The BRICs are often spoken of in one breath, as if they’re exactly that – a solid terracotta brick, a single homogenous building block. This may make some sense when we’re talking about economic growth, with Brazil, Russia, India and China all proving lucrative in their own way, but where it falls down completely is the salability of the national brand on the world stage.
Look at the luxury industry for example. Financial commentators and fashion editors alike have puzzled over China’s inability to create a truly compelling international brand in this space, and despite the plucky efforts of brands such as Jupe, Indian manufacturing is still a byword for exploitation and shoddy quality.
Now compare this to Brazil. Not only does this Latin American monster present an exceptional domestic market, even if wildly distorted by taxes and import tariffs, but as a national brand it’s a potent force on the world stage.
When I was at Pitti Uomo in Florence for the menswear shows last month, there was a bevy of bright-eyed young Brazilian brands clamoring for editorial, and it was satisfying to see how easily they packaged up a slice of Paulista or Cariocas lifestyle into a seductive product.
One brand in particular had built an entire lifestyle range around the Brazilian beach bat game of Frescobol. FB collection is the brainchild of two young entrepreneurs who were playing the game on the beach one day and dreamt up a full range of trunks, beach towels and light cotton shirts off the bat. You can’t really imagine a Chinese equivalent with Ping Pong.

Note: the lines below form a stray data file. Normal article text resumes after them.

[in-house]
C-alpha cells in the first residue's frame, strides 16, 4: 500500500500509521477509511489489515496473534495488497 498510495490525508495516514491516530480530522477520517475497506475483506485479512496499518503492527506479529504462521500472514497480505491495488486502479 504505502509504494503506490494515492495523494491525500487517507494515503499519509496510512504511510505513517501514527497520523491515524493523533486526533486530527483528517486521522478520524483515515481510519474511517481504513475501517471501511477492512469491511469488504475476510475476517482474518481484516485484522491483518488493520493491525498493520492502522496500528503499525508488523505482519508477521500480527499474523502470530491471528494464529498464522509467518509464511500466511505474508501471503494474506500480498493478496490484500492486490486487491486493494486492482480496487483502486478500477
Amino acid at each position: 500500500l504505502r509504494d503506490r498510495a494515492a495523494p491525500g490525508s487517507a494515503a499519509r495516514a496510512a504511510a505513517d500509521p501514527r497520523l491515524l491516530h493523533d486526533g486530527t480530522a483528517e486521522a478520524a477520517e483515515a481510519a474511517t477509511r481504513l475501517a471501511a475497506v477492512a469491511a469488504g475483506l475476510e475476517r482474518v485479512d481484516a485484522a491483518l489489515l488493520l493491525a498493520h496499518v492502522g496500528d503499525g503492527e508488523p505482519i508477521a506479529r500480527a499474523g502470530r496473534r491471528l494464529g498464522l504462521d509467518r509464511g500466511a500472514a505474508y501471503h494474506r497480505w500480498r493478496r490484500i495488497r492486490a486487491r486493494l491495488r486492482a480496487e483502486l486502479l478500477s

And the thing is that it works so well, the Brazilian material is so rich. FB collection’s trunks are spattered with Copacabana sidewalk patterns, and other prints include oversized reproductions of art works by Brazilian artist Caio Locke.
The other reason why the world is set to see much, much more of brand Brazil is because it’s a tough domestic market in several respects. Luxury costs are high and the elite are outward looking, with those who can jet off to Miami and New York for weekend shopping trips, with petrol costs for return TAM flights noticeably higher than outward – such is the weight of Louboutins and Vuitton.
This provides impetus for local brands to think global, and there are plenty of consumers in grey western economies willing to snap up a brand from a country having its time in the sun. The economy may be doing well in much of R, I, and C but it’s only B that can unite brand and business.